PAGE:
Video games give us the chance to do things most of us couldn’t do in real life, whether it’s throwing an 80-yard touchdown pass, piloting a rocket ship or fighting Nazis. So why not go the extra step and give us superpowers?
Alas, the history of video games is littered with the corpses of superheroes who couldn’t make the leap from comic book to console. Superman is the most glaring example: The Man of Steel has never starred in a decent game, and many critics consider 1999’s “Superman 64” the worst video game ever.
Batman, Aquaman, the Fantastic Four and dozens of others have stumbled thanks to developers who spent too much money on licensing the characters and not enough on making playable games.
The superhero curse seems to have lifted lately, though, thanks largely to two PC games: the strategy role-playing game “Freedom Force” and the online role-playing game “City of Heroes.”
And Marvel Comics, in particular, seems to have taken a real interest in making sure its characters are starring in games that live up to their reputations. There are still some duds out there (“Marvel Nemesis: Rise of the Imperfects” is considerably less than imperfect), but the following three games put the “super” back in “superhero.”
•”Ultimate Spider-Man” (Activision, for the PlayStation 2, Xbox, GameCube, $49.99, www.ultimatespidermangame.com/): For Spider-Man’s latest video game outing, developer Treyarch has wisely taken a step away from the blockbuster movies and returned him to his comic-book roots. In a story taken directly from Marvel’s “Ultimate Spider-Man” series, the monstrous Venom is terrorizing New York, and the game lets you control both Spidey and Venom.
As Spider-Man, you’ll be swinging from rooftops and crawling up buildings; as Venom, you’ll be whipping your prehensile tongue at Marvel heroes like Wolverine. Between the Venom story sequences, you can web-sling all over the Big Apple, taking down small-time crooks and rescuing civilians.
Featuring plenty of guest appearances from the likes of Doctor Strange, Nick Fury and the Green Goblin, “Ultimate Spider-Man” feels like the Marvel Universe brought to vivid life. Three stars out of four.
•”X-Men Legends II: Rise of Apocalypse” (Activision, for the PlayStation 2, Xbox, GameCube, $49.99, www.xmenlegends2.com/): The original “X-Men Legends” was an appealing action/role-playing game in which the X-Men fought to rescue one of their own from the nefarious Brotherhood of Mutants. Now, a new threat has emerged – the overwhelmingly powerful mutant Apocalypse – so the X-Men and the Brotherhood have to team up against him.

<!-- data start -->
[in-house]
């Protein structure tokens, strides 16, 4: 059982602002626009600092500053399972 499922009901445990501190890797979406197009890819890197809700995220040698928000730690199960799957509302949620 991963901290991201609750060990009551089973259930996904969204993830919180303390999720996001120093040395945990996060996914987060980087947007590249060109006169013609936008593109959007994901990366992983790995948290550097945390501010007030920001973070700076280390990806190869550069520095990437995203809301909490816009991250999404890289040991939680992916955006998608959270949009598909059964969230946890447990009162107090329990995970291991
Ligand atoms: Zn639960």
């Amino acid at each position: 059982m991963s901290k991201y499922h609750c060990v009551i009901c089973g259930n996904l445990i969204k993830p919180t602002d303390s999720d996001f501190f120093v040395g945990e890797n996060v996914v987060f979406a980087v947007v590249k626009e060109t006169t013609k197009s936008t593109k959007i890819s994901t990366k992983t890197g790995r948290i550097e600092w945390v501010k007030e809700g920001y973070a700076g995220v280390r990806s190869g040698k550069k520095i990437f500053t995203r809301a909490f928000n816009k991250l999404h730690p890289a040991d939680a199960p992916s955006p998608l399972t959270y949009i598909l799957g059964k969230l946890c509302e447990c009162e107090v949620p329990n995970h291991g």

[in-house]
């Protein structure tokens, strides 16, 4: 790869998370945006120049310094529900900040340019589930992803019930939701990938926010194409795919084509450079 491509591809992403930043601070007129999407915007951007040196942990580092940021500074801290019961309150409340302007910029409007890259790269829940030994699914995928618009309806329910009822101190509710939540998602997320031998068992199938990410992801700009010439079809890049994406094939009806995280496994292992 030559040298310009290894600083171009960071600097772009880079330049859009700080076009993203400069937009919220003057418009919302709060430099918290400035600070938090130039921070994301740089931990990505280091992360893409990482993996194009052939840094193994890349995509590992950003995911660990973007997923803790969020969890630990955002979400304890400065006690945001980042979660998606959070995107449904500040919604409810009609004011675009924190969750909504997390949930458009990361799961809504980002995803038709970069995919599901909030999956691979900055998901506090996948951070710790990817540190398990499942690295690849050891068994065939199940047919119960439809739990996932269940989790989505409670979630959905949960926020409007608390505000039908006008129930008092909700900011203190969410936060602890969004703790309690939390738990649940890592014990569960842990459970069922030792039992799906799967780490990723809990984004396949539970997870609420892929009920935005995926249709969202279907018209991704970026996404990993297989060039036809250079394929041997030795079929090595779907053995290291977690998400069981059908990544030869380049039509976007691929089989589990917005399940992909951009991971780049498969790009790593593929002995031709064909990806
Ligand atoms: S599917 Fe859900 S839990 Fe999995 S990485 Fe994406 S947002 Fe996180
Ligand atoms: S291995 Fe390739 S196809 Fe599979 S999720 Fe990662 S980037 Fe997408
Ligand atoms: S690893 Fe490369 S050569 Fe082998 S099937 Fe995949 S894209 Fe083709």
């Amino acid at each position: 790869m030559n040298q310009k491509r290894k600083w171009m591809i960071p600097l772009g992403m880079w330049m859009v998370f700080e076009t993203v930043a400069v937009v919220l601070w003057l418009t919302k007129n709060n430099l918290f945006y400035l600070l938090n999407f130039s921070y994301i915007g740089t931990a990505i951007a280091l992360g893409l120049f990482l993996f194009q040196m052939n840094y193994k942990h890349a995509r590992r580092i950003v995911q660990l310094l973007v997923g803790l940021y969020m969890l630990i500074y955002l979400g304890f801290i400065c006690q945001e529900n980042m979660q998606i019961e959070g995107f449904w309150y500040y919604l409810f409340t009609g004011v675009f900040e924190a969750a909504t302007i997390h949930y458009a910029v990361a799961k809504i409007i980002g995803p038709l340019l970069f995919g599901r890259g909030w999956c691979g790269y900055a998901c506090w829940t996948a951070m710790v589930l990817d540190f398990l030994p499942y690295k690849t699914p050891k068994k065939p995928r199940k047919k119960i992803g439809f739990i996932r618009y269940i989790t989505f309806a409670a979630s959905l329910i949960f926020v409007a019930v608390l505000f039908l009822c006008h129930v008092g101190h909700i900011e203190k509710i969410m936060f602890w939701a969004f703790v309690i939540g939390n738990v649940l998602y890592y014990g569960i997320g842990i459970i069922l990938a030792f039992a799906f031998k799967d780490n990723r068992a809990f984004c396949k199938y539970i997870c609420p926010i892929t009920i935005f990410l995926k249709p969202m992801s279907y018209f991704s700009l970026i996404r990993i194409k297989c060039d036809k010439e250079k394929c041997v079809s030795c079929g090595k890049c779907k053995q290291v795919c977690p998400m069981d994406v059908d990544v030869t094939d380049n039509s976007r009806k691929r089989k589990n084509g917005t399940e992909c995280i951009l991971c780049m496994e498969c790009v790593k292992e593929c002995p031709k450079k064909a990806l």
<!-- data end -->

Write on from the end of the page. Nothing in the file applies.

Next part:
You can use a team of four heroes, such as the weather-controlling Storm and the eyebeam-shooting Cyclops, or four villains, like the shape-shifting Mystique and the nearly indestructible Juggernaut. True mutant fans will want to mix and match, and much of the fun comes from trying out all the superpowers at your disposal.
With a solid story line, plenty of action and some truly epic battles against Apocalypse’s henchmen, “Legends II” lives up to the 40-year legacy of the Uncanny X-Men. Three stars out of four.
•”The Incredible Hulk: Ultimate Destruction” (Vivendi Universal, for the PlayStation 2, Xbox, GameCube, $49.99, www.hulkgames.com/): The last “Hulk” game, which accompanied the 2003 movie, made the mistake of combining classic Hulk smash-and-bash action with poorly realized stealth levels starring his alter ego, Bruce Banner. Fortunately, Banner is sidelined for most of “Ultimate Destruction,” and the result is pure mayhem.
The government wants the big green guy dead, so it’s using soldiers, tanks, fighter jets and just about everything else in its arsenal to try to stop him. The Hulk isn’t exactly a turn-the-other-cheek kind of guy, though, so after pounding a tank into sheet metal he can hurl it at one of the aircraft.
The developers haven’t stinted on creative ways to destroy things; you can, for example, rip a car in two and then use the halves as metallic boxing gloves. You will like this “Hulk” when he’s angry. Three stars out of four.
Local journalism is essential.
Give directly to The Spokesman-Review's Northwest Passages community forums series -- which helps to offset the costs of several reporter and editor positions at the newspaper -- by using the easy options below. Gifts processed in this system are not tax deductible, but are predominately used to help meet the local financial requirements needed to receive national matching-grant funds.
Subscribe now to get breaking news alerts in your email inbox
Get breaking news delivered to your inbox as it happens.